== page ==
Efforts to protect the Earth’s diverse plant and animal populations are failing, as evidenced by disappearing coral reefs and other ecological markers, according to a report in the journal Science.
Marine scientist John Bruno, from UNC Chapel Hill, was among a group of international researchers who contributed to the paper. The report represents the first global assessment of targets made by world leaders through the 2002 Convention on Biological Diversity.
Bruno and colleagues note that the cover of live coral on reefs in the Indo-Pacific and Caribbean declined on average by almost 40 percent between 1980 and 2004.
“Coral reefs are a key canary in the coal mine for gauging the health of the oceans, one of our richest veins of biodiversity,” said Bruno, associate professor of marine sciences at UNC. “Problem is, the canary’s singing a lot more quietly now than it was several decades ago.”
Bruno had previously reported that marine protection areas can help safeguard coral reefs. On average, coral cover in protected areas remained constant, but declined on unprotected reefs.
“This shows that if we walk the talk on protecting biodiversity, it pays off,” Bruno said. “Given the time it takes to maximize these benefits, it makes sense to establish more marine protected areas.”
CPCC students win national gaming award
A techie group of students from Central Piedmont Community College in Charlotte has taken the grand prize in Game Design at Microsoft’s U.S. Imagine Cup competition in Washington.
This is the second year in a row that CPCC’s Simulation and Game Development students have won national gaming honors at Imagine Cup. This year they topped runners-up Yale and the University of Houston.
Imagine Cup participants use technology to address issues in education, health care and environmental sustainability. Projects included a mobile safety-alert system for women and a social-networking application connecting entrepreneurs to investors in micro-banking.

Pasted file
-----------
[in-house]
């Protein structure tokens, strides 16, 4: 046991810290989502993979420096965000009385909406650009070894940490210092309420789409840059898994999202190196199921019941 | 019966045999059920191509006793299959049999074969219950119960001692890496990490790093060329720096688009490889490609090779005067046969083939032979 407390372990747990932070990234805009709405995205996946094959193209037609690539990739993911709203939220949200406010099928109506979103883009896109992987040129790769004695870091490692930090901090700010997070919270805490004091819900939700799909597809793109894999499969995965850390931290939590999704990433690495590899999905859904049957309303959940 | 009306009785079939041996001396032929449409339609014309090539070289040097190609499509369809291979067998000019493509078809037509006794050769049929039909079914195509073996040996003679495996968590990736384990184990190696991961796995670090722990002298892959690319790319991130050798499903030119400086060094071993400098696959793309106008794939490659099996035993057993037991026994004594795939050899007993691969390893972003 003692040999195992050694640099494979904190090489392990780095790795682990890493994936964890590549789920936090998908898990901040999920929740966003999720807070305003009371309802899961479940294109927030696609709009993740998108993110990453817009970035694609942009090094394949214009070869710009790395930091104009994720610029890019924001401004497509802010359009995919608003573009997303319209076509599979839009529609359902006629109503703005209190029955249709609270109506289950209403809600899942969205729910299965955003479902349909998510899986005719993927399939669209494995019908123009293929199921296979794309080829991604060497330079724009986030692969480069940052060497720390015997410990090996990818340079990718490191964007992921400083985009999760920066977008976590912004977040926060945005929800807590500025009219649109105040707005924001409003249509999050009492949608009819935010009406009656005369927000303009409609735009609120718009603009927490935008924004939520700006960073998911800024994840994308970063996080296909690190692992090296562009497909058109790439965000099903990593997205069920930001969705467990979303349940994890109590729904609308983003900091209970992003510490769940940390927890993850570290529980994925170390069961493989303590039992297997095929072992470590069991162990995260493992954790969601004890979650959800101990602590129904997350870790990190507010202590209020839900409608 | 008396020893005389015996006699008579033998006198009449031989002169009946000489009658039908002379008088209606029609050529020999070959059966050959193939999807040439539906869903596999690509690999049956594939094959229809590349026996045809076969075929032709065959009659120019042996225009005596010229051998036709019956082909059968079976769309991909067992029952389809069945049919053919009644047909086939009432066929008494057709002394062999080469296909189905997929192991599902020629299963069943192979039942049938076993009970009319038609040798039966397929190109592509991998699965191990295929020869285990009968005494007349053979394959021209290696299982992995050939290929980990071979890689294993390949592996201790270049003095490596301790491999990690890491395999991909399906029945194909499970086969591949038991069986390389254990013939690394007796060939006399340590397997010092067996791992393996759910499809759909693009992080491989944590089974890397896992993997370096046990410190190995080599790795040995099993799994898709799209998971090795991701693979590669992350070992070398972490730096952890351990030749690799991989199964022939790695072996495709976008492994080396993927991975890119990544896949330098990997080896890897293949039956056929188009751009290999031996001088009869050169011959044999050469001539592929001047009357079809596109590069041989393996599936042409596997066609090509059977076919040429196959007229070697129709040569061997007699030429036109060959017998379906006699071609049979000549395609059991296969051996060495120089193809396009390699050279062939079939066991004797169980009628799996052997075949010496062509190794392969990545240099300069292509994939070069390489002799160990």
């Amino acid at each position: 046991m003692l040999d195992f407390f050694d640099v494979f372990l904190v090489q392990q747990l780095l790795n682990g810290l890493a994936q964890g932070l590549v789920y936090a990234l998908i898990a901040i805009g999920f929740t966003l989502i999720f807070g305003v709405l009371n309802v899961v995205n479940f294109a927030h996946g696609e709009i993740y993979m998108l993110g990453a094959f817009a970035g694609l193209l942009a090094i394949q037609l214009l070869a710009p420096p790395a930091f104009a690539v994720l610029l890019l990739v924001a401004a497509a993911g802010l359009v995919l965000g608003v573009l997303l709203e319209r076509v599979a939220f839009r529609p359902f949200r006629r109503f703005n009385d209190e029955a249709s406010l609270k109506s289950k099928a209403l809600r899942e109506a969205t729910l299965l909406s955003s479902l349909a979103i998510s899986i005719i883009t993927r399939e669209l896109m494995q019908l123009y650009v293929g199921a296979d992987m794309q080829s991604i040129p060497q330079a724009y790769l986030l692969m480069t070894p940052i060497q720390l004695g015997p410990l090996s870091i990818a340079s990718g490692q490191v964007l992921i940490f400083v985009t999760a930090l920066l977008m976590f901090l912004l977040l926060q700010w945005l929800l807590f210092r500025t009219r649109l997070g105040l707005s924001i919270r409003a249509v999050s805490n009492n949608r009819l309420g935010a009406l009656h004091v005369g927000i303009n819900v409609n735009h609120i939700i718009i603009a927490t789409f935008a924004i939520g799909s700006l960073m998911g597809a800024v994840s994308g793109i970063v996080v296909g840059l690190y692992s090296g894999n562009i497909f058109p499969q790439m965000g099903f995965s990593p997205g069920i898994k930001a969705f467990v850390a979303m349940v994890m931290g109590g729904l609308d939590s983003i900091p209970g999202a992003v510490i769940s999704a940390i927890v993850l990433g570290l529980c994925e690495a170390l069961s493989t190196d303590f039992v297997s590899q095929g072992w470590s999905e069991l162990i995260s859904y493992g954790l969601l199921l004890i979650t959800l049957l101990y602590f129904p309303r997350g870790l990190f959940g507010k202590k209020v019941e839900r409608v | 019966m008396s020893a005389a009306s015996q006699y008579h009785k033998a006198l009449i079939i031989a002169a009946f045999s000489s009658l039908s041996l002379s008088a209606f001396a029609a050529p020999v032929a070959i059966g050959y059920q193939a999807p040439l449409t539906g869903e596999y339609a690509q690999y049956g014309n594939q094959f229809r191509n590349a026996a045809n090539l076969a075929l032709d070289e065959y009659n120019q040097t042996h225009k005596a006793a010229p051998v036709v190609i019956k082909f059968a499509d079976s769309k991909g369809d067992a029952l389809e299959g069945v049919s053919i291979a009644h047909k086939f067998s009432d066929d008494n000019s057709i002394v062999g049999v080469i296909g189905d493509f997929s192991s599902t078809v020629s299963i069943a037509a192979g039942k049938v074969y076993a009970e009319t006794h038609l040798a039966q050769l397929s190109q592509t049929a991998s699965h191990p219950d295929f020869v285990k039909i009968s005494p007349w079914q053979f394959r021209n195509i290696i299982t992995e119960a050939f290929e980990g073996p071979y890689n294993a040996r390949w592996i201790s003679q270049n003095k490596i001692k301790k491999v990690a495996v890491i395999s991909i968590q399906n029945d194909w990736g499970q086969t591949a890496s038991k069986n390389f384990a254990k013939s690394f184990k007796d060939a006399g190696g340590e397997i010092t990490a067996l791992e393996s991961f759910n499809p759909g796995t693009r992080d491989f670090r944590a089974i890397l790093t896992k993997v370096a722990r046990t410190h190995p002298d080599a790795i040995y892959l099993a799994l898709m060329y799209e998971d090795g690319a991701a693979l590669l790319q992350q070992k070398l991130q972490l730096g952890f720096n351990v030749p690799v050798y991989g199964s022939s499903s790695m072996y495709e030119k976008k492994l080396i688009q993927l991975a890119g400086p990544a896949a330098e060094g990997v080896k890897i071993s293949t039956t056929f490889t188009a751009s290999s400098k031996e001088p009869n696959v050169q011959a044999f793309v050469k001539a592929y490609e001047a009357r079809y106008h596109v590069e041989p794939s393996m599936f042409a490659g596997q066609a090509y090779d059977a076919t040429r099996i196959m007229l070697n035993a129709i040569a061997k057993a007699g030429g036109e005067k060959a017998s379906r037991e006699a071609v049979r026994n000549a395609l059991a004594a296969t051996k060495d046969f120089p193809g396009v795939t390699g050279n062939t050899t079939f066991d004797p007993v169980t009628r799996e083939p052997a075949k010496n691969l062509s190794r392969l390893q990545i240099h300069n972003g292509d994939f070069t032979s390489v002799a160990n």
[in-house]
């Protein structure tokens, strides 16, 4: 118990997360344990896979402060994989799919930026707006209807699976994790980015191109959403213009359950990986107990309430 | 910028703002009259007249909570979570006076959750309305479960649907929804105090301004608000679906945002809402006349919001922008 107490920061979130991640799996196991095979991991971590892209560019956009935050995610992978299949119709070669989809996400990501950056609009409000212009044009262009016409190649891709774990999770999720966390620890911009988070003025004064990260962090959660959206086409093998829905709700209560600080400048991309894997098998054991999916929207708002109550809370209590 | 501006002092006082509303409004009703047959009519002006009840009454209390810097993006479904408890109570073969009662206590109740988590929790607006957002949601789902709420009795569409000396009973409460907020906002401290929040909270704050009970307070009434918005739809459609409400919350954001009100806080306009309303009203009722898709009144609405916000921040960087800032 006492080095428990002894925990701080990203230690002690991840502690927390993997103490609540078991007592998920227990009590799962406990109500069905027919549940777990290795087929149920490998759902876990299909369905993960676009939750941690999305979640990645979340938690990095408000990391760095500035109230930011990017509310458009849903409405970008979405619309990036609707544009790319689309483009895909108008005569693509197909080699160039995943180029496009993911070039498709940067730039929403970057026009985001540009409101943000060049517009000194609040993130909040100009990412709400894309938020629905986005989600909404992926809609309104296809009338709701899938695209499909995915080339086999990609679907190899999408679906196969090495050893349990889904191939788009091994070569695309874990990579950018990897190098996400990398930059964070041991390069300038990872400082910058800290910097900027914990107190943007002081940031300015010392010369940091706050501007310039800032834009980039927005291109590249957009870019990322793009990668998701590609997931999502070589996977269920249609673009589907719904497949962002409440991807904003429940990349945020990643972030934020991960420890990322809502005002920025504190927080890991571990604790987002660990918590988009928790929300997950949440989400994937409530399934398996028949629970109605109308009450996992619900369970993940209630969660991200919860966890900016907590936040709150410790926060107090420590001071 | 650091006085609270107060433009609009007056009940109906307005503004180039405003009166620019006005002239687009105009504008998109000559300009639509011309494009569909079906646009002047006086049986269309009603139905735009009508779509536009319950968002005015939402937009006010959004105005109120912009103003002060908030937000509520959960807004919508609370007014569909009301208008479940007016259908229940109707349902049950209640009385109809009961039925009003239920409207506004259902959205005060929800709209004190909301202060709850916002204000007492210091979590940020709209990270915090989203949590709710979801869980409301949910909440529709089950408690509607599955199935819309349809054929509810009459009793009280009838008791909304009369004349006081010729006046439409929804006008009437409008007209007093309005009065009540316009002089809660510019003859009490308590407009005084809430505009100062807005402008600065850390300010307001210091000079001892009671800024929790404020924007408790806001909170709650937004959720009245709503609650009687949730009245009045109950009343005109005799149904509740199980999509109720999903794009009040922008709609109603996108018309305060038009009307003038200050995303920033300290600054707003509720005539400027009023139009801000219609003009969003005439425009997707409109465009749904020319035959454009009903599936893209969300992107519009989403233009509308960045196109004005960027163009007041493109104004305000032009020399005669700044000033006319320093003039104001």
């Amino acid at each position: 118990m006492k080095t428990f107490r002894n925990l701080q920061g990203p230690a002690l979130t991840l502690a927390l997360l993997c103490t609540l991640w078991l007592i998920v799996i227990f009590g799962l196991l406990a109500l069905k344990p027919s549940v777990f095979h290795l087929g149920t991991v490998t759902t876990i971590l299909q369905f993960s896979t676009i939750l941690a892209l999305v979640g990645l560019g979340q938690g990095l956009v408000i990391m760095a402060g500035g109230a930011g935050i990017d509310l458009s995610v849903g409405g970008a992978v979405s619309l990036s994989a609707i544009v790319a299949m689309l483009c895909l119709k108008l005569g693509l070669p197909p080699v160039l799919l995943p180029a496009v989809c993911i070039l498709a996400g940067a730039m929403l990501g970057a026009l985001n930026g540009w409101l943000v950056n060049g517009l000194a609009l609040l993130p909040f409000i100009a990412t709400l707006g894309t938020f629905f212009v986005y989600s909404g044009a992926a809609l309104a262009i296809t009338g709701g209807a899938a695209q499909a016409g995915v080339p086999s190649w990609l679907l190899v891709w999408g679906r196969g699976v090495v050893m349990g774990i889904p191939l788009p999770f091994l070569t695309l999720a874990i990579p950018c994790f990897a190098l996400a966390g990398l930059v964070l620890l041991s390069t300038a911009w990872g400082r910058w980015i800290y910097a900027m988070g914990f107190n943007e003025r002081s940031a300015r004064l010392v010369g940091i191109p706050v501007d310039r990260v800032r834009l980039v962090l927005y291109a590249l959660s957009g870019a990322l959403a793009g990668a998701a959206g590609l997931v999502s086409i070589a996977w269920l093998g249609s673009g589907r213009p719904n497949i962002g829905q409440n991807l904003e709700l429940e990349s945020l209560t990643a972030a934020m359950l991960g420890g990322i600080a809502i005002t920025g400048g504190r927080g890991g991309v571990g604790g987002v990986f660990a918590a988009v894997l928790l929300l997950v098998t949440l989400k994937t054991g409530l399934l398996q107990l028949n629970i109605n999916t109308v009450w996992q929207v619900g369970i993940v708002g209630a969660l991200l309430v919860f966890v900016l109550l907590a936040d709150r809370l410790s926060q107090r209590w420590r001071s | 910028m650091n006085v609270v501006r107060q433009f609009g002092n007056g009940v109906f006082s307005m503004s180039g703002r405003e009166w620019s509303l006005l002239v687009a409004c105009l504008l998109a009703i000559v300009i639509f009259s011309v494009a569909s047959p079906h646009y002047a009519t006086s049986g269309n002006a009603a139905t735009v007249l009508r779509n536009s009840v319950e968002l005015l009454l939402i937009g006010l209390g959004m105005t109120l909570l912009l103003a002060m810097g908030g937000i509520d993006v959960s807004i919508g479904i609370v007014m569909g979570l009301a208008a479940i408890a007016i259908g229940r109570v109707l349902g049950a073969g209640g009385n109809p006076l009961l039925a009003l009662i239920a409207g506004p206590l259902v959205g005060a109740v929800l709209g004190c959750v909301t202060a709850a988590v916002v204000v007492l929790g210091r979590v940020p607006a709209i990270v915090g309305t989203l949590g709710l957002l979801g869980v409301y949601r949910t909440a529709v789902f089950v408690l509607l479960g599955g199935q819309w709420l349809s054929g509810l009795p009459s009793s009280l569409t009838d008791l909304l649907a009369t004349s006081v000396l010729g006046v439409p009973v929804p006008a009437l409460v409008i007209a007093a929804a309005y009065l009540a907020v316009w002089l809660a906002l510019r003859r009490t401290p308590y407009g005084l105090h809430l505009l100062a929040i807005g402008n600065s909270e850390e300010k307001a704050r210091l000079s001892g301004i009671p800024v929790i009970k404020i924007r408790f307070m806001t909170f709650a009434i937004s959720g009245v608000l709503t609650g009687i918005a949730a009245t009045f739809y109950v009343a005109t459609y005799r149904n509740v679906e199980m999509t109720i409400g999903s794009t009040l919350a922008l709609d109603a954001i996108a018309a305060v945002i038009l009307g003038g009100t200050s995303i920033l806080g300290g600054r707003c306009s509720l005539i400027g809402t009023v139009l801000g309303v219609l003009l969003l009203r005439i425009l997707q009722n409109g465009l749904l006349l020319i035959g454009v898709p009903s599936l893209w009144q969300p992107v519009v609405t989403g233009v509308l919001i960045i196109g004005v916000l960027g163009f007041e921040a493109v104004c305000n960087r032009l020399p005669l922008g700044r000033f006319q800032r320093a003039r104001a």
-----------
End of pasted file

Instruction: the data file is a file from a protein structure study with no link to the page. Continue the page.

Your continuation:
Farhad Javidi chairs CPCC’s Simulation and Game Development division. Javidi’s team – Will Isenhour, Nic Colley, Jonathan Mead and Danny Helms – won its division with a game called “Sixth,” a reference to the sixth of the world’s people who live in poverty. The game simulates challenges faced by poor people, including a child in India who has to overcome difficulties to bring water back to his family.
Film director James Cameron spoke to contest participants and met the CPCC team. Cameron said the team’s game “triggers a compassionate response and a call for action.” Staff reports
Sea worm makes underwater glue
Along one wall of bioengineer Russell Stewart’s laboratory at the University of Utah sits a saltwater tank containing a strange object: a rock-hard lump the size of a soccer ball, riddled with hundreds of small holes.
It came from intertidal waters of the California coast, and it’s home to a colony of Phragmatopoma californica, otherwise known as the sandcastle worm.
P. californica is a master mason, fashioning its shelter from grains of sand and tiny bits of scavenged shell. It uses a specialized organ on its head to produce a glue that it places on the existing structure. Then it wiggles a bit of sand into place.
What is most remarkable – and the reason these worms are in Stewart’s lab – is that it does all this underwater.
“Man-made adhesives are very impressive,” Stewart said. “…But this animal has been gluing things together underwater for several hundred million years, which we still can’t do.”
Stewart is one of a handful of researchers around the country who are developing adhesives that work in wet conditions. The biggest goal is to make glues for use in the ultimate wet environment: the human body. New York Times